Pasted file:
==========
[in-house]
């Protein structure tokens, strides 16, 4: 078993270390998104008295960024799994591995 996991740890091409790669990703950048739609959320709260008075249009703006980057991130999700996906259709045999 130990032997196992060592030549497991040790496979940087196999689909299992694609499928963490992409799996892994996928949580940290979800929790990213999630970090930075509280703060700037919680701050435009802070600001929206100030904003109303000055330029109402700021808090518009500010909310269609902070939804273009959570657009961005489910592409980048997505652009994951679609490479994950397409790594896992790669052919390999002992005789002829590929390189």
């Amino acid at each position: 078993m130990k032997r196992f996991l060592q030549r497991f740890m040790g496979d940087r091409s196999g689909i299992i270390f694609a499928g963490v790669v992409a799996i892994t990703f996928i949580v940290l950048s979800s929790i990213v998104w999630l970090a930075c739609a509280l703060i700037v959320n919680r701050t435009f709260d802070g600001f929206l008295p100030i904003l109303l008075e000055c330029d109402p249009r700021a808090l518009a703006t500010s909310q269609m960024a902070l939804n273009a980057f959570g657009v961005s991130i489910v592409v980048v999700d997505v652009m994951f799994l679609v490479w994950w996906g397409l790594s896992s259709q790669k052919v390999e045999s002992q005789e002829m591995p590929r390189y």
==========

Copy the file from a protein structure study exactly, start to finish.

[in-house]
């Protein structure tokens, strides 16, 4: 078993270390998104008295960024799994591995 996991740890091409790669990703950048739609959320709260008075249009703006980057991130999700996906259709045999 130990032997196992060592030549497991040790496979940087196999689909299992694609499928963490992409799996892994996928949580940290979800929790990213999630970090930075509280703060700037919680701050435009802070600001929206100030904003109303000055330029109402700021808090518009500010909310269609902070939804273009959570657009961005489910592409980048997505652009994951679609490479994950397409790594896992790669052919390999002992005789002829590929390189």
């Amino acid at each position: 078993m130990k032997r196992f996991l060592q030549r497991f740890m040790g496979d940087r091409s196999g689909i299992i270390f694609a499928g963490v790669v992409a799996i892994t990703f996928i949580v940290l950048s979800s929790i990213v998104w999630l970090a930075c739609a509280l703060i700037v959320n919680r701050t435009f709260d802070g600001f929206l008295p100030i904003l109303l008075e000055c330029d109402p249009r700021a808090l518009a703006t500010s909310q269609m960024a902070l939804n273009a980057f959570g657009v961005s991130i489910v592409v980048v999700d997505v652009m994951f799994l679609v490479w994950w996906g397409l790594s896992s259709q790669k052919v390999e045999s002992q005789e002829m591995p590929r390189y």